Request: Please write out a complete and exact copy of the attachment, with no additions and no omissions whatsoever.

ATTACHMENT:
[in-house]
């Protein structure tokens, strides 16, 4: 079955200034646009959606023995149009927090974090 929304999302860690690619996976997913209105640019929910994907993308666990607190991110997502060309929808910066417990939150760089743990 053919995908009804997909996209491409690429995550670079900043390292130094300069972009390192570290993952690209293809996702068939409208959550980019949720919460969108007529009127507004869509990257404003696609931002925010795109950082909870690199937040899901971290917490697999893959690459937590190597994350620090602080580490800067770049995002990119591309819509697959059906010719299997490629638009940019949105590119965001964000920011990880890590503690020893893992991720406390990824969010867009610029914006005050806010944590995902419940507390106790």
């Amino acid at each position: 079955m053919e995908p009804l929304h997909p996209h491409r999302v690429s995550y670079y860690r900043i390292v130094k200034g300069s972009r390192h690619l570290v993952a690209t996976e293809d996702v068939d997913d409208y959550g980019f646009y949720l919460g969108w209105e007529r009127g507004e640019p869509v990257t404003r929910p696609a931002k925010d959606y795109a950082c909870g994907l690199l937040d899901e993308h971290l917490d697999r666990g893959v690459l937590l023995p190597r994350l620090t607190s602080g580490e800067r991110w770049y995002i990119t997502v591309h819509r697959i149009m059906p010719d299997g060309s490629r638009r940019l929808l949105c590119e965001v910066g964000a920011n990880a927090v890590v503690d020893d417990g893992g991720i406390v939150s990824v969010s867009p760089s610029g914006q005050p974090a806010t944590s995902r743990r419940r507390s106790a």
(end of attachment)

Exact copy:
[in-house]
């Protein structure tokens, strides 16, 4: 079955200034646009959606023995149009927090974090 929304999302860690690619996976997913209105640019929910994907993308666990607190991110997502060309929808910066417990939150760089743990 053919995908009804997909996209491409690429995550670079900043390292130094300069972009390192570290993952690209293809996702068939409208959550980019949720919460969108007529009127507004869509990257404003696609931002925010795109950082909870690199937040899901971290917490697999893959690459937590190597994350620090602080580490800067770049995002990119591309819509697959059906010719299997490629638009940019949105590119965001964000920011990880890590503690020893893992991720406390990824969010867009610029914006005050806010944590995902419940507390106790």
């Amino acid at each position: 079955m053919e995908p009804l929304h997909p996209h491409r999302v690429s995550y670079y860690r900043i390292v130094k200034g300069s972009r390192h690619l570290v993952a690209t996976e293809d996702v068939d997913d409208y959550g980019f646009y949720l919460g969108w209105e007529r009127g507004e640019p869509v990257t404003r929910p696609a931002k925010d959606y795109a950082c909870g994907l690199l937040d899901e993308h971290l917490d697999r666990g893959v690459l937590l023995p190597r994350l620090t607190s602080g580490e800067r991110w770049y995002i990119t997502v591309h819509r697959i149009m059906p010719d299997g060309s490629r638009r940019l929808l949105c590119e965001v910066g964000a920011n990880a927090v890590v503690d020893d417990g893992g991720i406390v939150s990824v969010s867009p760089s610029g914006q005050p974090a806010t944590s995902r743990r419940r507390s106790a």